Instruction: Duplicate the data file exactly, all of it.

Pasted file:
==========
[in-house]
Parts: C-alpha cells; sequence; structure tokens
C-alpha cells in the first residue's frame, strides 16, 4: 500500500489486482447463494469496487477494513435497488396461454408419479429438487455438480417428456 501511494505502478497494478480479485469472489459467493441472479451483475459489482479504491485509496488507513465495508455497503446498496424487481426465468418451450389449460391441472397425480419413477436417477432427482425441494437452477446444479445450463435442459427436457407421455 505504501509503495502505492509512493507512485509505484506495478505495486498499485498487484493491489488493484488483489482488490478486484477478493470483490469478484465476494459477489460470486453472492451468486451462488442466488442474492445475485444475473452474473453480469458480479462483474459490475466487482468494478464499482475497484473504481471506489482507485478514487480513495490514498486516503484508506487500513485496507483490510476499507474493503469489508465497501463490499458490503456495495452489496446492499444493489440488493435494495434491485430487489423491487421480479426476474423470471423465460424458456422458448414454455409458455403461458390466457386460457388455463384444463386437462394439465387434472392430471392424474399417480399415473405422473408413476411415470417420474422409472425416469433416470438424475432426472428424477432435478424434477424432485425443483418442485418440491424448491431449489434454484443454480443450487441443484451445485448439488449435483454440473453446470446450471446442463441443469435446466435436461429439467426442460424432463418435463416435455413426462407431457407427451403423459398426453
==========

[in-house]
Parts: C-alpha cells; sequence; structure tokens
C-alpha cells in the first residue's frame, strides 16, 4: 500500500489486482447463494469496487477494513435497488396461454408419479429438487455438480417428456 501511494505502478497494478480479485469472489459467493441472479451483475459489482479504491485509496488507513465495508455497503446498496424487481426465468418451450389449460391441472397425480419413477436417477432427482425441494437452477446444479445450463435442459427436457407421455 505504501509503495502505492509512493507512485509505484506495478505495486498499485498487484493491489488493484488483489482488490478486484477478493470483490469478484465476494459477489460470486453472492451468486451462488442466488442474492445475485444475473452474473453480469458480479462483474459490475466487482468494478464499482475497484473504481471506489482507485478514487480513495490514498486516503484508506487500513485496507483490510476499507474493503469489508465497501463490499458490503456495495452489496446492499444493489440488493435494495434491485430487489423491487421480479426476474423470471423465460424458456422458448414454455409458455403461458390466457386460457388455463384444463386437462394439465387434472392430471392424474399417480399415473405422473408413476411415470417420474422409472425416469433416470438424475432426472428424477432435478424434477424432485425443483418442485418440491424448491431449489434454484443454480443450487441443484451445485448439488449435483454440473453446470446450471446442463441443469435446466435436461429439467426442460424432463418435463416435455413426462407431457407427451403423459398426453